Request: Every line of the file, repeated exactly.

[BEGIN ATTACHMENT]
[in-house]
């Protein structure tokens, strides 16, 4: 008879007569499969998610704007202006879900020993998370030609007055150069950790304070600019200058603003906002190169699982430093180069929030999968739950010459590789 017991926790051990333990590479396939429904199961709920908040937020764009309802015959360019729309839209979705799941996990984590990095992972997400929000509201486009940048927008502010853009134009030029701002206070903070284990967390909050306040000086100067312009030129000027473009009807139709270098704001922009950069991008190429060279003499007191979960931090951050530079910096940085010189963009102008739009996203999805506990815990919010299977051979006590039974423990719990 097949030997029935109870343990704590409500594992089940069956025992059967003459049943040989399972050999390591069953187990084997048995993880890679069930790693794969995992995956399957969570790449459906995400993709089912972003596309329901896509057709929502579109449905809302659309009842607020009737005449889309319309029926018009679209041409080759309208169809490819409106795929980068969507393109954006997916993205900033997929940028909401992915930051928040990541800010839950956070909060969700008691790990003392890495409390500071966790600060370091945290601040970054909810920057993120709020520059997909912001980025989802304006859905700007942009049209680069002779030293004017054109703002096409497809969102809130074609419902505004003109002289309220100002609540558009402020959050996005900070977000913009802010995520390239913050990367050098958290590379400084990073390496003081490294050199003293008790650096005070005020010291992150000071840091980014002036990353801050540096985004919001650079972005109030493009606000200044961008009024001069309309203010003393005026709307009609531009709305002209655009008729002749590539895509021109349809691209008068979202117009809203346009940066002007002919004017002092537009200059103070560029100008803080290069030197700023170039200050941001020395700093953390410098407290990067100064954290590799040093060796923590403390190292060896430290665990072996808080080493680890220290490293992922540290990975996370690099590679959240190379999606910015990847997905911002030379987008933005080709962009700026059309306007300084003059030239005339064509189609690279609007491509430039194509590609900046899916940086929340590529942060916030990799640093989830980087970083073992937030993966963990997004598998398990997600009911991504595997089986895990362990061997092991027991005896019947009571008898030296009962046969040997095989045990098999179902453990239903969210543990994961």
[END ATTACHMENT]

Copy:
[in-house]
């Protein structure tokens, strides 16, 4: 008879007569499969998610704007202006879900020993998370030609007055150069950790304070600019200058603003906002190169699982430093180069929030999968739950010459590789 017991926790051990333990590479396939429904199961709920908040937020764009309802015959360019729309839209979705799941996990984590990095992972997400929000509201486009940048927008502010853009134009030029701002206070903070284990967390909050306040000086100067312009030129000027473009009807139709270098704001922009950069991008190429060279003499007191979960931090951050530079910096940085010189963009102008739009996203999805506990815990919010299977051979006590039974423990719990 097949030997029935109870343990704590409500594992089940069956025992059967003459049943040989399972050999390591069953187990084997048995993880890679069930790693794969995992995956399957969570790449459906995400993709089912972003596309329901896509057709929502579109449905809302659309009842607020009737005449889309319309029926018009679209041409080759309208169809490819409106795929980068969507393109954006997916993205900033997929940028909401992915930051928040990541800010839950956070909060969700008691790990003392890495409390500071966790600060370091945290601040970054909810920057993120709020520059997909912001980025989802304006859905700007942009049209680069002779030293004017054109703002096409497809969102809130074609419902505004003109002289309220100002609540558009402020959050996005900070977000913009802010995520390239913050990367050098958290590379400084990073390496003081490294050199003293008790650096005070005020010291992150000071840091980014002036990353801050540096985004919001650079972005109030493009606000200044961008009024001069309309203010003393005026709307009609531009709305002209655009008729002749590539895509021109349809691209008068979202117009809203346009940066002007002919004017002092537009200059103070560029100008803080290069030197700023170039200050941001020395700093953390410098407290990067100064954290590799040093060796923590403390190292060896430290665990072996808080080493680890220290490293992922540290990975996370690099590679959240190379999606910015990847997905911002030379987008933005080709962009700026059309306007300084003059030239005339064509189609690279609007491509430039194509590609900046899916940086929340590529942060916030990799640093989830980087970083073992937030993966963990997004598998398990997600009911991504595997089986895990362990061997092991027991005896019947009571008898030296009962046969040997095989045990098999179902453990239903969210543990994961």